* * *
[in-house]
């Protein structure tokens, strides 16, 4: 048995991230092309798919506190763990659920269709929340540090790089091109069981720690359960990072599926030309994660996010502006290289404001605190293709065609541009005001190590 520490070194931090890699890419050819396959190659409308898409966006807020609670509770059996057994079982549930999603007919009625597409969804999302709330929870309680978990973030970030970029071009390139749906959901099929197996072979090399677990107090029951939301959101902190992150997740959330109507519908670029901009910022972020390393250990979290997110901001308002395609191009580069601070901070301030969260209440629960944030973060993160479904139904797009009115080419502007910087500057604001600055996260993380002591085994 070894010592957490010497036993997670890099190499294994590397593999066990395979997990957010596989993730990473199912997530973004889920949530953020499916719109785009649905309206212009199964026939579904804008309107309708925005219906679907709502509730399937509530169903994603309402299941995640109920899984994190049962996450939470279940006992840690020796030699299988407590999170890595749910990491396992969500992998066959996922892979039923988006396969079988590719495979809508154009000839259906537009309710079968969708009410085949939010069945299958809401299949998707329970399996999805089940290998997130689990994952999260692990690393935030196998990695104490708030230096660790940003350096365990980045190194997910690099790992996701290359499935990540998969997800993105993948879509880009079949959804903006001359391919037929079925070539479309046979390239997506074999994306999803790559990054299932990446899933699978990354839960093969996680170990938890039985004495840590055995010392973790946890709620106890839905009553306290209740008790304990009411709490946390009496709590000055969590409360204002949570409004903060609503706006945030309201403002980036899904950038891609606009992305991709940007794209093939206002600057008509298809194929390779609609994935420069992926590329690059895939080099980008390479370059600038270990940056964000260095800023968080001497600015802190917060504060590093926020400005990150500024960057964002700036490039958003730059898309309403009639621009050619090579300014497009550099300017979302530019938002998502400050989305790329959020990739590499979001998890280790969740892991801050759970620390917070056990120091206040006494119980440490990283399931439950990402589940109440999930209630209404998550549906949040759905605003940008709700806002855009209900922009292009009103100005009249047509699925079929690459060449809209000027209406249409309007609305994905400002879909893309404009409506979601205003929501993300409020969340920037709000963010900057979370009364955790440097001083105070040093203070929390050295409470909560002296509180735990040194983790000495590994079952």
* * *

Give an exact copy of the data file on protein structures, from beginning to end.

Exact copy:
[in-house]
């Protein structure tokens, strides 16, 4: 048995991230092309798919506190763990659920269709929340540090790089091109069981720690359960990072599926030309994660996010502006290289404001605190293709065609541009005001190590 520490070194931090890699890419050819396959190659409308898409966006807020609670509770059996057994079982549930999603007919009625597409969804999302709330929870309680978990973030970030970029071009390139749906959901099929197996072979090399677990107090029951939301959101902190992150997740959330109507519908670029901009910022972020390393250990979290997110901001308002395609191009580069601070901070301030969260209440629960944030973060993160479904139904797009009115080419502007910087500057604001600055996260993380002591085994 070894010592957490010497036993997670890099190499294994590397593999066990395979997990957010596989993730990473199912997530973004889920949530953020499916719109785009649905309206212009199964026939579904804008309107309708925005219906679907709502509730399937509530169903994603309402299941995640109920899984994190049962996450939470279940006992840690020796030699299988407590999170890595749910990491396992969500992998066959996922892979039923988006396969079988590719495979809508154009000839259906537009309710079968969708009410085949939010069945299958809401299949998707329970399996999805089940290998997130689990994952999260692990690393935030196998990695104490708030230096660790940003350096365990980045190194997910690099790992996701290359499935990540998969997800993105993948879509880009079949959804903006001359391919037929079925070539479309046979390239997506074999994306999803790559990054299932990446899933699978990354839960093969996680170990938890039985004495840590055995010392973790946890709620106890839905009553306290209740008790304990009411709490946390009496709590000055969590409360204002949570409004903060609503706006945030309201403002980036899904950038891609606009992305991709940007794209093939206002600057008509298809194929390779609609994935420069992926590329690059895939080099980008390479370059600038270990940056964000260095800023968080001497600015802190917060504060590093926020400005990150500024960057964002700036490039958003730059898309309403009639621009050619090579300014497009550099300017979302530019938002998502400050989305790329959020990739590499979001998890280790969740892991801050759970620390917070056990120091206040006494119980440490990283399931439950990402589940109440999930209630209404998550549906949040759905605003940008709700806002855009209900922009292009009103100005009249047509699925079929690459060449809209000027209406249409309007609305994905400002879909893309404009409506979601205003929501993300409020969340920037709000963010900057979370009364955790440097001083105070040093203070929390050295409470909560002296509180735990040194983790000495590994079952």